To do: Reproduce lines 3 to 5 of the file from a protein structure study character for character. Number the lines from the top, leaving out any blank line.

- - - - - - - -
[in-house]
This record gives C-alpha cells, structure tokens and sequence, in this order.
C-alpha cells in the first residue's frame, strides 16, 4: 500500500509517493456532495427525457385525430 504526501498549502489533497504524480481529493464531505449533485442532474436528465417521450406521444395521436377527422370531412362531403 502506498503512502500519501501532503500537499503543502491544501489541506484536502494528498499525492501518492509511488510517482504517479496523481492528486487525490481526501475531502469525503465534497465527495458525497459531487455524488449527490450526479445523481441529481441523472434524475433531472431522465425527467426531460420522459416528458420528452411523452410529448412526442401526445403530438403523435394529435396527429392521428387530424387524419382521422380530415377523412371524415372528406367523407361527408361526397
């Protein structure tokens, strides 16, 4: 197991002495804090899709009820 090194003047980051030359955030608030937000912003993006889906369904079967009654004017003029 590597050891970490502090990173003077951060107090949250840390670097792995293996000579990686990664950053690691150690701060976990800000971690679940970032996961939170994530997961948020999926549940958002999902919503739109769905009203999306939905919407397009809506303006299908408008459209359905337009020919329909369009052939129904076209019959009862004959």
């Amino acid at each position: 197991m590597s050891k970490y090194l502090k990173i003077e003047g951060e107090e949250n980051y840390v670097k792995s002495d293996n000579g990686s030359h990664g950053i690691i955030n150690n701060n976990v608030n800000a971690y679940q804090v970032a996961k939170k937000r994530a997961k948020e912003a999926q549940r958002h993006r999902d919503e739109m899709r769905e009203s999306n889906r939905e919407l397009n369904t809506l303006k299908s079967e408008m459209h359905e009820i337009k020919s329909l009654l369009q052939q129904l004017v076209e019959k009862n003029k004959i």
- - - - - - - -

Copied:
C-alpha cells in the first residue's frame, strides 16, 4: 500500500509517493456532495427525457385525430 504526501498549502489533497504524480481529493464531505449533485442532474436528465417521450406521444395521436377527422370531412362531403 502506498503512502500519501501532503500537499503543502491544501489541506484536502494528498499525492501518492509511488510517482504517479496523481492528486487525490481526501475531502469525503465534497465527495458525497459531487455524488449527490450526479445523481441529481441523472434524475433531472431522465425527467426531460420522459416528458420528452411523452410529448412526442401526445403530438403523435394529435396527429392521428387530424387524419382521422380530415377523412371524415372528406367523407361527408361526397
């Protein structure tokens, strides 16, 4: 197991002495804090899709009820 090194003047980051030359955030608030937000912003993006889906369904079967009654004017003029 590597050891970490502090990173003077951060107090949250840390670097792995293996000579990686990664950053690691150690701060976990800000971690679940970032996961939170994530997961948020999926549940958002999902919503739109769905009203999306939905919407397009809506303006299908408008459209359905337009020919329909369009052939129904076209019959009862004959």
């Amino acid at each position: 197991m590597s050891k970490y090194l502090k990173i003077e003047g951060e107090e949250n980051y840390v670097k792995s002495d293996n000579g990686s030359h990664g950053i690691i955030n150690n701060n976990v608030n800000a971690y679940q804090v970032a996961k939170k937000r994530a997961k948020e912003a999926q549940r958002h993006r999902d919503e739109m899709r769905e009203s999306n889906r939905e919407l397009n369904t809506l303006k299908s079967e408008m459209h359905e009820i337009k020919s329909l009654l369009q052939q129904l004017v076209e019959k009862n003029k004959i």